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Here is about where we stand right now. First, before we even consider getting a pup from the farmer, we will be making the sure the parents are 100 percent healthy and checked for everything and found clear. If everything is well with that, we will visit the farm and meet the parents and see them work. If it is ok with him, I will be video taping them. Since i am a novice, I wouldn't be able to say whether they were great or not, so I will be showing the video of them working to Sharon Woolman, a very intelligent person, and the future pup's herding instructer. She should be able to tell me a little better than I could myself of how they are. If everything is good, we face the decision. I found out the farmer actually lives 10 minutes away from us. Way shorter. Cheaper. We can meet the parents beforehand. We are still leaning towards Susane just because basically, if we get a pup from her there is no question about whether they will be healthy and if the parents are talented. But, after reading all of those articles, and listening to your oppinions, even if we got a pup from the farmer, we would most likely still wait until at least 14 months to spay the pup. We will have to be getting some bitch britches. :-)

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I have known Susane personally for many years, I can assure you she is one of the most responsible breeders I know...puts a huge amount of time and effort into planning her breedings and doing all the health testing. She breeds only once every 4 years and only when they are ready for another string of trial dogs..she is hugely active in the stockdog community and very knowledgable....I know if she recommends her females aren't spayed until they are older it's because the latest research indicates that's what's best for the health of the animal and she takes the future health and well being of all of the animals she produces seriously...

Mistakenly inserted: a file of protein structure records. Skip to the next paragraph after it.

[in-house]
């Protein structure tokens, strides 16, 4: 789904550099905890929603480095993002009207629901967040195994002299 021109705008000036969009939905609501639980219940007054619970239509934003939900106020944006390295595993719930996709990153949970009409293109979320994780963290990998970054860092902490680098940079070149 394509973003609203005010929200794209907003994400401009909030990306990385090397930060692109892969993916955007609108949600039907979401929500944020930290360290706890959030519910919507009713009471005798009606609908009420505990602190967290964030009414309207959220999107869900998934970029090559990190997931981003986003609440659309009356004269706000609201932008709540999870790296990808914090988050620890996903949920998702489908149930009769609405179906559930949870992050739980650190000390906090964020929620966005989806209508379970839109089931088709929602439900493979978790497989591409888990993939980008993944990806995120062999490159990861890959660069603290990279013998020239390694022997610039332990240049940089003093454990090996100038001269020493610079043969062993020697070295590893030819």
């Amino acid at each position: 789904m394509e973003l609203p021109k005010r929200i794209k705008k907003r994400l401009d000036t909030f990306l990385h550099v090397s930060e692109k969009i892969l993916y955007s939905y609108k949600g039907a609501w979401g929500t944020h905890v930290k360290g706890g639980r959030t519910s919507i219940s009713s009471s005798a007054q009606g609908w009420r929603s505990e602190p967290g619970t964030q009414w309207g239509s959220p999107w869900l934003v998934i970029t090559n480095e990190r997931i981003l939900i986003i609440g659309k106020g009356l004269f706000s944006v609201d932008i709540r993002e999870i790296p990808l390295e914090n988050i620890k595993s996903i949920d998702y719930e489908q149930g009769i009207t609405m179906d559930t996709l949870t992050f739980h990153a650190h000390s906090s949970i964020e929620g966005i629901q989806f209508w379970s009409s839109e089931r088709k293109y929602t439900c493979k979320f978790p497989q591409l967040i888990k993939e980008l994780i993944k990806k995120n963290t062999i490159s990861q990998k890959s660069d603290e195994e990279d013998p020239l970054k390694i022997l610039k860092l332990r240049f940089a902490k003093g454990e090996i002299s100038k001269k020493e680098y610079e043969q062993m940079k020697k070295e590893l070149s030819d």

Knowing others who's dogs have been plagued by genetic or cicumstantial health problems with there dogs/and working with rescue groups, having a breeder be so concious about what they are producing is relief..

 

She CAN be a little over the top with some things.....but it's only because she cares so much about the well being of the animals she has and the ones she intends to produce...

Thanks for telling me, I could tell she was a very responsible breeder, but its nice to have someone who knows her personally that can confirm she is a good breeder.

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Here is about where we stand right now. First, before we even consider getting a pup from the farmer, we will be making the sure the parents are 100 percent healthy and checked for everything and found clear. If everything is well with that, we will visit the farm and meet the parents and see them work. If it is ok with him, I will be video taping them. Since i am a novice, I wouldn't be able to say whether they were great or not, so I will be showing the video of them working to Sharon Woolman, a very intelligent person, and the future pup's herding instructer. She should be able to tell me a little better than I could myself of how they are. If everything is good, we face the decision. I found out the farmer actually lives 10 minutes away from us. Way shorter. Cheaper. We can meet the parents beforehand. We are still leaning towards Susane just because basically, if we get a pup from her there is no question about whether they will be healthy and if the parents are talented. But, after reading all of those articles, and listening to your oppinions, even if we got a pup from the farmer, we would most likely still wait until at least 14 months to spay the pup. We will have to be getting some bitch britches. :-)